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November 15, 2011 4:35 pm

Philanthropist Evelyn Lauder Dead at 75

avatar by Maxine Dovere

Leonard and Evelyn Lauder, March 2011. Photo: Maxine Dovere.

Evelyn Hausner Lauder lived her life completely, with great style, gathering roses until her end of days – an end that came far too soon for all who loved and admired this icon of business and philanthropy. Creator, with Alexandra Perry, of the “pink ribbon” campaign symbolizing the fight against breast cancer, she was the founder of the Breast Cancer Research Foundation (1993), and the Evelyn H. Lauder Breast Center in New York, opened at Sloan Kettering Hospital in 2009.

Evelyn Lauder was born in Vienna. She was two in 1938 when her family escaped Hitler’s advance. The family went first to England, arriving in New York in 1940. She met her future husband on a “blind date;” on their second date, she was asked by future mother-in-law Estee Lauder to help plan his birthday party.” Once a New York City school teacher, Evelyn Lauder began working in the family business in 1959 and was integral to the company’s growth and development as Senior Corporate Vice President.

William, her older son, spoke through tears, recalling his mother’s generosity and her ability and willingness to share perhaps the most precious gift, time. He spoke of her determination, of Peaches, her Red Jeep, her passion for photography, and the seventy presents the family had given her in celebration of her 75th birthday August 12.

A grandson spoke of her “boundless, unconditional love,” her “legacy” pancakes and strong drive for Jewish values. She was recalled as a “woman of incredible faith” who “conquered life with a golden touch.” Noting that this week’s parshah tells the story of the burial of Sarah, daughter-in-law Laura spoke of the loss of Evelyn, the Lauder family matriarch, saying “she who saved lives would not allow others to even know her condition.” Son Gary honored his mother’s memory with a call to “seek innovation in the fight against all cancers.” He called upon all to “take risks” in the fight to conquer cancer.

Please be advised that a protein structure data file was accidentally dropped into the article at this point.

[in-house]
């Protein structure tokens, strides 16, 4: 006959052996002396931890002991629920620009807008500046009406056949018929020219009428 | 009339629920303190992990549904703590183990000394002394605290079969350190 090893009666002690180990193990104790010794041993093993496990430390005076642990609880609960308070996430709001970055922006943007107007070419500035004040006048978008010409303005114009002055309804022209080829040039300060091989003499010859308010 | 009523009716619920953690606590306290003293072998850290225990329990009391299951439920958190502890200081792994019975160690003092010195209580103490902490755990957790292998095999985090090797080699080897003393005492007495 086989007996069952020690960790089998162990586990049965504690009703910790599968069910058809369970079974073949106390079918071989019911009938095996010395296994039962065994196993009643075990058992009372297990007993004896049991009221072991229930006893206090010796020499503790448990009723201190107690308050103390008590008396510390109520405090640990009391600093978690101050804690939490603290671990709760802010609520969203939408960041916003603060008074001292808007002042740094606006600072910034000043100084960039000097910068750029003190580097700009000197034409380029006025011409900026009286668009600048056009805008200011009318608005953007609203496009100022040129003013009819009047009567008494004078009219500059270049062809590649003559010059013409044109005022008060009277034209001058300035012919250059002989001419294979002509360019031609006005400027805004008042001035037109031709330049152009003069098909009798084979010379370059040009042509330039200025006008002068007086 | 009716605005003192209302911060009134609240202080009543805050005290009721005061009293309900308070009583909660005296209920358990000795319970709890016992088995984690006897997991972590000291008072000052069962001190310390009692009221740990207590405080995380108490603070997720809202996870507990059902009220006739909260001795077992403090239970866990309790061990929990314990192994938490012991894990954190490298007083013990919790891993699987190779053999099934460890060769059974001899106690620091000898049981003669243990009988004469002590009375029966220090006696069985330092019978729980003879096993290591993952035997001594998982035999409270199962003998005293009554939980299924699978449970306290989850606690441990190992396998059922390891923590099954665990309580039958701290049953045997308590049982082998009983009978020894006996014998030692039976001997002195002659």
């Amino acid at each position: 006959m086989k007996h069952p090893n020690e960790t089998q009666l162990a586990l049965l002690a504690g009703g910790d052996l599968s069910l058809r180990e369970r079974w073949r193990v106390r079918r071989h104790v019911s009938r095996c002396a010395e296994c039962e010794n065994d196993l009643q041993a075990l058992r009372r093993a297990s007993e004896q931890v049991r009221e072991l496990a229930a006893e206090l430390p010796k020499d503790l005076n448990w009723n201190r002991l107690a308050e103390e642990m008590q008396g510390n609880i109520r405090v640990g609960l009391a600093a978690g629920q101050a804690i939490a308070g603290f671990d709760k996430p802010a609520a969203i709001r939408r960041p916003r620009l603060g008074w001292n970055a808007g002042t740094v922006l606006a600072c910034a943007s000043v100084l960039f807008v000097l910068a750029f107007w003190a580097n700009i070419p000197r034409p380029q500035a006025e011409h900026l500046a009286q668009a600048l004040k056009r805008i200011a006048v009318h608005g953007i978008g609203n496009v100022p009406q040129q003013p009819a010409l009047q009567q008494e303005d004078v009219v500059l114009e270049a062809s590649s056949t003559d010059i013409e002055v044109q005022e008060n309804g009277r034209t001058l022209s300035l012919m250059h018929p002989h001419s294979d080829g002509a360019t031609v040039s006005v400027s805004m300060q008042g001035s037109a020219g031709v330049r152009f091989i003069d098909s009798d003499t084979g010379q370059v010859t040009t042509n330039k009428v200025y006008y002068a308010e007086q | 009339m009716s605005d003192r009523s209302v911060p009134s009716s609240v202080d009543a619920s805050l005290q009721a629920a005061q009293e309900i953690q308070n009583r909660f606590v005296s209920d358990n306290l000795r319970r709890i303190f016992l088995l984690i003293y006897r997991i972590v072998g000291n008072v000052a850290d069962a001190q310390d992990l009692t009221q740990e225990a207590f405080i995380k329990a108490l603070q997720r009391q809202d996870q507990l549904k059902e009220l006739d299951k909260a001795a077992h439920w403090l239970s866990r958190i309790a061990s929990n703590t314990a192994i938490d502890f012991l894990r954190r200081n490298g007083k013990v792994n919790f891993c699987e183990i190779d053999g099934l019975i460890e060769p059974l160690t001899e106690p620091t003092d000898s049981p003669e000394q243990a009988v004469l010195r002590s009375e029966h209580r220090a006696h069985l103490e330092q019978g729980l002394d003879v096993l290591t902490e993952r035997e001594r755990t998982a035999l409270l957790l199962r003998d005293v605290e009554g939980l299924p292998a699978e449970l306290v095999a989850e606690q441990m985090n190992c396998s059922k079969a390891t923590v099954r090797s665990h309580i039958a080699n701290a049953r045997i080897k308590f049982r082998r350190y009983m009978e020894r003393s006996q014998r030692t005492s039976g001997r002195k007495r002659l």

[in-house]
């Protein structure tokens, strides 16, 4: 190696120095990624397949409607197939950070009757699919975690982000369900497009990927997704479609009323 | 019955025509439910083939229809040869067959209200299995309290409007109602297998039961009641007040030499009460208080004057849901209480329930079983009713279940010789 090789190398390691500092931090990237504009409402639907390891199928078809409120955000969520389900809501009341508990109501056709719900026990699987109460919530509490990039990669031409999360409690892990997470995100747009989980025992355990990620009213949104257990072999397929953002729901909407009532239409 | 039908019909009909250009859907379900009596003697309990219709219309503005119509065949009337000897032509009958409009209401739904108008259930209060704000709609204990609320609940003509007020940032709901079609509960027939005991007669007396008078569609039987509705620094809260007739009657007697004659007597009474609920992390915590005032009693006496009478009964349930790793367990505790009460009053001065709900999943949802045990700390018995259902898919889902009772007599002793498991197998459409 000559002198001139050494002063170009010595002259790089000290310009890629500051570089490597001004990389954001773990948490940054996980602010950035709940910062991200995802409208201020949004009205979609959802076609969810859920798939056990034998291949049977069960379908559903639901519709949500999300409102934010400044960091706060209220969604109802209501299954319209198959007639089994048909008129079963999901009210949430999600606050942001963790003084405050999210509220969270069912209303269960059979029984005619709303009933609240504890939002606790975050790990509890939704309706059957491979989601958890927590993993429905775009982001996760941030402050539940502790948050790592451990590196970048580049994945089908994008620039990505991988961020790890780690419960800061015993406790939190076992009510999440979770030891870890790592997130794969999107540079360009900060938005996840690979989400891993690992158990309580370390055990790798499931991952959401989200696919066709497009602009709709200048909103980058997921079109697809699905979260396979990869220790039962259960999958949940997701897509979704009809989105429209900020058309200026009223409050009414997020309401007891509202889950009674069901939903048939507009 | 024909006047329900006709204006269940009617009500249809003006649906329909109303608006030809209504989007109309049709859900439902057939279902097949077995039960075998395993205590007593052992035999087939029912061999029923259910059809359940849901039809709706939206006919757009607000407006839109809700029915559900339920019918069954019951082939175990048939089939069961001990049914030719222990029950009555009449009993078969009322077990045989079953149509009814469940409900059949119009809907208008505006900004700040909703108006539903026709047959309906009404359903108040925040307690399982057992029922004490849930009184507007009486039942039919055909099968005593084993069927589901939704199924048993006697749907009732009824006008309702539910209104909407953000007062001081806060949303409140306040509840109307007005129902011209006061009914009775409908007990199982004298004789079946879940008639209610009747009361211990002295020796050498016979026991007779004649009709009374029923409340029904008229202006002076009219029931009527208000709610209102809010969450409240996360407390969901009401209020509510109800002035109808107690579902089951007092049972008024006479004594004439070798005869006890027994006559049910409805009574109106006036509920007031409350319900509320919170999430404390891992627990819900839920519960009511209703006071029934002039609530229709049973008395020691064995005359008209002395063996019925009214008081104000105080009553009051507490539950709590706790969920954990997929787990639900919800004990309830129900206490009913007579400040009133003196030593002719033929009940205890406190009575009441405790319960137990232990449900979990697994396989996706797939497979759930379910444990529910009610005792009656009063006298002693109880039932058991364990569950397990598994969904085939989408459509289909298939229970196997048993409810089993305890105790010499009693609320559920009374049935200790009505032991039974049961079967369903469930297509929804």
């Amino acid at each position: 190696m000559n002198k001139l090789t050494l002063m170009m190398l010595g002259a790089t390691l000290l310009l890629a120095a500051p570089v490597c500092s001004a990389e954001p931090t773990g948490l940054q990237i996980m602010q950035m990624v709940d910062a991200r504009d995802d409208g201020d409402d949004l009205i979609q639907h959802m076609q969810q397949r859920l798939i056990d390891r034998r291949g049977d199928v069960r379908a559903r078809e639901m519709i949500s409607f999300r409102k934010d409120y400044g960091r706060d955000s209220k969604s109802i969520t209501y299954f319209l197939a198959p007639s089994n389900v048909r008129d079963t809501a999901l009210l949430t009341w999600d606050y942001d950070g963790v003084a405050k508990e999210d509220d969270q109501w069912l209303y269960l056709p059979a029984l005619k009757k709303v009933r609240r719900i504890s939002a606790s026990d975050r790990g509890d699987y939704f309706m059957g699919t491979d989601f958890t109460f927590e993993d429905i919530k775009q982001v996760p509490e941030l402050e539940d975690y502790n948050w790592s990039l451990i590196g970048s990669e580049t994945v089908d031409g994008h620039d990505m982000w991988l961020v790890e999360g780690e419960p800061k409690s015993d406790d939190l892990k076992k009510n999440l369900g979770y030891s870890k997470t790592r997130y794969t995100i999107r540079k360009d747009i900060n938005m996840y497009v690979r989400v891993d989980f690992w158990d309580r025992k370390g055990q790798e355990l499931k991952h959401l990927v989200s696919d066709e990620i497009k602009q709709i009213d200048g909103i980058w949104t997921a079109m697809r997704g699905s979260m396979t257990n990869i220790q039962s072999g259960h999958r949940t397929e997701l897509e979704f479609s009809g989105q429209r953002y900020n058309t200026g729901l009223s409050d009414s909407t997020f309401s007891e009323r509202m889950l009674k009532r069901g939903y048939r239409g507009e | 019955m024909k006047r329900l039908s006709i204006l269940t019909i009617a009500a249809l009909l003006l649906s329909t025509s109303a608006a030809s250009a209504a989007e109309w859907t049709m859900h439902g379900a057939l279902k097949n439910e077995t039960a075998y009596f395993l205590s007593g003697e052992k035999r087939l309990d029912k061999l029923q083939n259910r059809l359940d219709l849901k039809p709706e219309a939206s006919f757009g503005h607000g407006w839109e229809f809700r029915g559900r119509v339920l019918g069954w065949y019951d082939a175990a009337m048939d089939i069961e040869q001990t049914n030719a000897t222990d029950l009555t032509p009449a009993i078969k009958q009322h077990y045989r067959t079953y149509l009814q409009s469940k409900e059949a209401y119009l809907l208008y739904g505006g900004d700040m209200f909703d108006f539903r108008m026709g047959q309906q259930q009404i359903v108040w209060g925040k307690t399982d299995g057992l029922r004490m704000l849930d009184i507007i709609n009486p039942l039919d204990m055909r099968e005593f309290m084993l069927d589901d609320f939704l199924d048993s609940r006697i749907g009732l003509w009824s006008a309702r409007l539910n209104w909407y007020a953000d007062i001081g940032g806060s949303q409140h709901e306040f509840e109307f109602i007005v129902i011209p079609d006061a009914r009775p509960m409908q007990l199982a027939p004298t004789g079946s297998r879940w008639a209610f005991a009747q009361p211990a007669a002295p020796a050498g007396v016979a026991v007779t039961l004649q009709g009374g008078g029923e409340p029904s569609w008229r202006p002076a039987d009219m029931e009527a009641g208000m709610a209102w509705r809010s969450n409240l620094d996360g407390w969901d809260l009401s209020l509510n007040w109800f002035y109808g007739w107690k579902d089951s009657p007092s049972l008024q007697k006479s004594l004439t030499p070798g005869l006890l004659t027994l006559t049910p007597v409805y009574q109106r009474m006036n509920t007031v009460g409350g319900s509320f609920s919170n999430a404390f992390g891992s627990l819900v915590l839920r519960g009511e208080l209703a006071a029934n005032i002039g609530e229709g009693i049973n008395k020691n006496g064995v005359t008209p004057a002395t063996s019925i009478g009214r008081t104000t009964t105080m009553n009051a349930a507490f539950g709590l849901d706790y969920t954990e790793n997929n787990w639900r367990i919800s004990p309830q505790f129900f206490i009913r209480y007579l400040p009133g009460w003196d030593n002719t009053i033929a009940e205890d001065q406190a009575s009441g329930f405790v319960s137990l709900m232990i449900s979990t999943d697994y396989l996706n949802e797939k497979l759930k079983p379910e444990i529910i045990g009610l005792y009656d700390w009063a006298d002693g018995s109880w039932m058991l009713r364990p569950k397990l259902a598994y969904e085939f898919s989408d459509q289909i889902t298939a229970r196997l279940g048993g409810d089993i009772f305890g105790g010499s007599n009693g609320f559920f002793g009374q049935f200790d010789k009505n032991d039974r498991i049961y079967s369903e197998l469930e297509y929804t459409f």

The two brothers stood beside their father, Leonard, as he bid farewell to his wife of 52 years. His admiration and love for his late wife was evident. With great warmth, he told stories of their early life – their courtship, the building years of the Estee Lauder Company and the multiple roles Evelyn handled as she helped the business grow. “Stylish,” “outrageous,” “the greatest wife and mother, a terrific grandmother,” “a remarkable woman,” he said. Her dream was “to make the world a safer place for women and eliminate breast cancer. ” “There is a void that is impossible to fill…her work will stay with all of us.” As tears came, he cried “Evelyn, you’ll always be my shining star.”

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